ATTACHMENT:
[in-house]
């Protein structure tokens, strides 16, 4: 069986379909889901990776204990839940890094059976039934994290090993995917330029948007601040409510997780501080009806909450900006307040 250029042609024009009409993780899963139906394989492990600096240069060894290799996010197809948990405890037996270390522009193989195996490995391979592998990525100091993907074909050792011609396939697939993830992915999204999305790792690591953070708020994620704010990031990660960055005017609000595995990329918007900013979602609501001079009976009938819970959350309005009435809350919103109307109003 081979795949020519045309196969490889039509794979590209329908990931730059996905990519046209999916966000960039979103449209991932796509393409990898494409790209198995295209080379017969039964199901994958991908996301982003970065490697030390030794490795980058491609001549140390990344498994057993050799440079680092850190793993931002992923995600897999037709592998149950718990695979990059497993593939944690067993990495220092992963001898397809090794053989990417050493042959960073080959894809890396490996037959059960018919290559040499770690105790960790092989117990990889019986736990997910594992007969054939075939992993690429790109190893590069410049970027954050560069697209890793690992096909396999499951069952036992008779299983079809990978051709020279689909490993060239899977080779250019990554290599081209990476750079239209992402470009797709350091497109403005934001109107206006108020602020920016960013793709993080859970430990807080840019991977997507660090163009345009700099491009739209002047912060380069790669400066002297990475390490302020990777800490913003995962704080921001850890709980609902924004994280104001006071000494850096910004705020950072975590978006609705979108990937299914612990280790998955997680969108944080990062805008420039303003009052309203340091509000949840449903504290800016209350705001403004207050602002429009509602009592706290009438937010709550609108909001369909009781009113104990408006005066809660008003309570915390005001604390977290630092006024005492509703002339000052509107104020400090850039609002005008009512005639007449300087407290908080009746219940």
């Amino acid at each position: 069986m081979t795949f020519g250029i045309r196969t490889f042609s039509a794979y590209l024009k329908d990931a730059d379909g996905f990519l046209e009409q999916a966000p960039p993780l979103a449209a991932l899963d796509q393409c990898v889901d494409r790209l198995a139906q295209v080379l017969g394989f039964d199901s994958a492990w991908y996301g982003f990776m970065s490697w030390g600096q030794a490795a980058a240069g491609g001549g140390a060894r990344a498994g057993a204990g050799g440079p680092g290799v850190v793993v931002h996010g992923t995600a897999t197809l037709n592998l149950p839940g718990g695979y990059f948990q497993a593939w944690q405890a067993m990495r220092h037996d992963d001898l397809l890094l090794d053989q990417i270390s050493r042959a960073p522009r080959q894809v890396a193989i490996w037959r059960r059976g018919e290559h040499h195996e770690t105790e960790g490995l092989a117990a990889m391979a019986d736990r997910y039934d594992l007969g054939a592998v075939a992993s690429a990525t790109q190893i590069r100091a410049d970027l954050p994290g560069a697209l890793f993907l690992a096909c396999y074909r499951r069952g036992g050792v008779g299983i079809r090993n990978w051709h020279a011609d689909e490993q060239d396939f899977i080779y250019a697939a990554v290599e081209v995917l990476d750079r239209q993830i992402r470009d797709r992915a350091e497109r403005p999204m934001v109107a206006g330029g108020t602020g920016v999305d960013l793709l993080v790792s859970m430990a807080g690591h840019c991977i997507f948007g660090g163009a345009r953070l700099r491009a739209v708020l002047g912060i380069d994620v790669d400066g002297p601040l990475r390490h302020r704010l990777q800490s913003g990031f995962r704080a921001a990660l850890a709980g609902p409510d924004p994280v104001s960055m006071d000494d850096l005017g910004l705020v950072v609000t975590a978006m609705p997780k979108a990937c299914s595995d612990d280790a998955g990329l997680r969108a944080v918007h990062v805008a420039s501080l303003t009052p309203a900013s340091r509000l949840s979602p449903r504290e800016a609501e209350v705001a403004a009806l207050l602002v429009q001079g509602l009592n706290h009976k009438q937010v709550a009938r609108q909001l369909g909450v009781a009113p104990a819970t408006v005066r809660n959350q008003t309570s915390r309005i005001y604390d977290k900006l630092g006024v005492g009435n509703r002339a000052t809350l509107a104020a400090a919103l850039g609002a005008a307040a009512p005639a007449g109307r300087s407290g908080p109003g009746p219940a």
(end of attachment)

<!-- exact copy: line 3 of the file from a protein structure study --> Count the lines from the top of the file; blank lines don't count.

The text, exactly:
């Amino acid at each position: 069986m081979t795949f020519g250029i045309r196969t490889f042609s039509a794979y590209l024009k329908d990931a730059d379909g996905f990519l046209e009409q999916a966000p960039p993780l979103a449209a991932l899963d796509q393409c990898v889901d494409r790209l198995a139906q295209v080379l017969g394989f039964d199901s994958a492990w991908y996301g982003f990776m970065s490697w030390g600096q030794a490795a980058a240069g491609g001549g140390a060894r990344a498994g057993a204990g050799g440079p680092g290799v850190v793993v931002h996010g992923t995600a897999t197809l037709n592998l149950p839940g718990g695979y990059f948990q497993a593939w944690q405890a067993m990495r220092h037996d992963d001898l397809l890094l090794d053989q990417i270390s050493r042959a960073p522009r080959q894809v890396a193989i490996w037959r059960r059976g018919e290559h040499h195996e770690t105790e960790g490995l092989a117990a990889m391979a019986d736990r997910y039934d594992l007969g054939a592998v075939a992993s690429a990525t790109q190893i590069r100091a410049d970027l954050p994290g560069a697209l890793f993907l690992a096909c396999y074909r499951r069952g036992g050792v008779g299983i079809r090993n990978w051709h020279a011609d689909e490993q060239d396939f899977i080779y250019a697939a990554v290599e081209v995917l990476d750079r239209q993830i992402r470009d797709r992915a350091e497109r403005p999204m934001v109107a206006g330029g108020t602020g920016v999305d960013l793709l993080v790792s859970m430990a807080g690591h840019c991977i997507f948007g660090g163009a345009r953070l700099r491009a739209v708020l002047g912060i380069d994620v790669d400066g002297p601040l990475r390490h302020r704010l990777q800490s913003g990031f995962r704080a921001a990660l850890a709980g609902p409510d924004p994280v104001s960055m006071d000494d850096l005017g910004l705020v950072v609000t975590a978006m609705p997780k979108a990937c299914s595995d612990d280790a998955g990329l997680r969108a944080v918007h990062v805008a420039s501080l303003t009052p309203a900013s340091r509000l949840s979602p449903r504290e800016a609501e209350v705001a403004a009806l207050l602002v429009q001079g509602l009592n706290h009976k009438q937010v709550a009938r609108q909001l369909g909450v009781a009113p104990a819970t408006v005066r809660n959350q008003t309570s915390r309005i005001y604390d977290k900006l630092g006024v005492g009435n509703r002339a000052t809350l509107a104020a400090a919103l850039g609002a005008a307040a009512p005639a007449g109307r300087s407290g908080p109003g009746p219940a």